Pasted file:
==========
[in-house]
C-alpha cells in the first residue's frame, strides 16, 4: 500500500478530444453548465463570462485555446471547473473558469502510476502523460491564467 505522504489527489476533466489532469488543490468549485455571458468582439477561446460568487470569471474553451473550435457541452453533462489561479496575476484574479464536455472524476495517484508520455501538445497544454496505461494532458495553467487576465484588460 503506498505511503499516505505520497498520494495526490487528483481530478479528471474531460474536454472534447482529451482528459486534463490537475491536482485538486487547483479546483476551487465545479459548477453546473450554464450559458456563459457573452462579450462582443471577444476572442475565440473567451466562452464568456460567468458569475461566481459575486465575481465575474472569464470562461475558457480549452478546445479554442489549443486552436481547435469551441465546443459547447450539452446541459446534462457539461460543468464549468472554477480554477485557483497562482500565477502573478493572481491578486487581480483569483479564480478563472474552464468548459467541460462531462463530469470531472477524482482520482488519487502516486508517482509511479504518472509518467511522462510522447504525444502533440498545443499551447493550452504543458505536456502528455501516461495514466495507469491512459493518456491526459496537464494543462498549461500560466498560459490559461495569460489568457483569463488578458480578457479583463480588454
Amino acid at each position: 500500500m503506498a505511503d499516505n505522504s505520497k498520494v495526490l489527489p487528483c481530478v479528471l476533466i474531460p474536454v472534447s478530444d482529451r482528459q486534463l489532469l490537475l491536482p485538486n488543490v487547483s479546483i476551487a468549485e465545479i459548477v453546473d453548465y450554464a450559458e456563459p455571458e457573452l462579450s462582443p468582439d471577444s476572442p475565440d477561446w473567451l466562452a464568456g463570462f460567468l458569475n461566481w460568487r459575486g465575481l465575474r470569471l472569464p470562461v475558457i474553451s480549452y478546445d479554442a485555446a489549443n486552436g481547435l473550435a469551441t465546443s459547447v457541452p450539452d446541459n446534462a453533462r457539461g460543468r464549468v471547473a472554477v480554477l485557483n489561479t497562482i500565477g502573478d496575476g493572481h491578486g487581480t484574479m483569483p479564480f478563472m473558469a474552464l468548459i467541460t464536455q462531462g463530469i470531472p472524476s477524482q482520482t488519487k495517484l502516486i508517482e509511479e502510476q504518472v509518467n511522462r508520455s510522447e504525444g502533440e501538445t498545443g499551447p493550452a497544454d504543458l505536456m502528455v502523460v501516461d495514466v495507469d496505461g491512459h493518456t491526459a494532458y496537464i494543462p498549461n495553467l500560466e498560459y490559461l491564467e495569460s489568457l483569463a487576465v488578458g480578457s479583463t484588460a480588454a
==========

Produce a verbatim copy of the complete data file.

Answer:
[in-house]
C-alpha cells in the first residue's frame, strides 16, 4: 500500500478530444453548465463570462485555446471547473473558469502510476502523460491564467 505522504489527489476533466489532469488543490468549485455571458468582439477561446460568487470569471474553451473550435457541452453533462489561479496575476484574479464536455472524476495517484508520455501538445497544454496505461494532458495553467487576465484588460 503506498505511503499516505505520497498520494495526490487528483481530478479528471474531460474536454472534447482529451482528459486534463490537475491536482485538486487547483479546483476551487465545479459548477453546473450554464450559458456563459457573452462579450462582443471577444476572442475565440473567451466562452464568456460567468458569475461566481459575486465575481465575474472569464470562461475558457480549452478546445479554442489549443486552436481547435469551441465546443459547447450539452446541459446534462457539461460543468464549468472554477480554477485557483497562482500565477502573478493572481491578486487581480483569483479564480478563472474552464468548459467541460462531462463530469470531472477524482482520482488519487502516486508517482509511479504518472509518467511522462510522447504525444502533440498545443499551447493550452504543458505536456502528455501516461495514466495507469491512459493518456491526459496537464494543462498549461500560466498560459490559461495569460489568457483569463488578458480578457479583463480588454
Amino acid at each position: 500500500m503506498a505511503d499516505n505522504s505520497k498520494v495526490l489527489p487528483c481530478v479528471l476533466i474531460p474536454v472534447s478530444d482529451r482528459q486534463l489532469l490537475l491536482p485538486n488543490v487547483s479546483i476551487a468549485e465545479i459548477v453546473d453548465y450554464a450559458e456563459p455571458e457573452l462579450s462582443p468582439d471577444s476572442p475565440d477561446w473567451l466562452a464568456g463570462f460567468l458569475n461566481w460568487r459575486g465575481l465575474r470569471l472569464p470562461v475558457i474553451s480549452y478546445d479554442a485555446a489549443n486552436g481547435l473550435a469551441t465546443s459547447v457541452p450539452d446541459n446534462a453533462r457539461g460543468r464549468v471547473a472554477v480554477l485557483n489561479t497562482i500565477g502573478d496575476g493572481h491578486g487581480t484574479m483569483p479564480f478563472m473558469a474552464l468548459i467541460t464536455q462531462g463530469i470531472p472524476s477524482q482520482t488519487k495517484l502516486i508517482e509511479e502510476q504518472v509518467n511522462r508520455s510522447e504525444g502533440e501538445t498545443g499551447p493550452a497544454d504543458l505536456m502528455v502523460v501516461d495514466v495507469d496505461g491512459h493518456t491526459a494532458y496537464i494543462p498549461n495553467l500560466e498560459y490559461l491564467e495569460s489568457l483569463a487576465v488578458g480578457s479583463t484588460a480588454a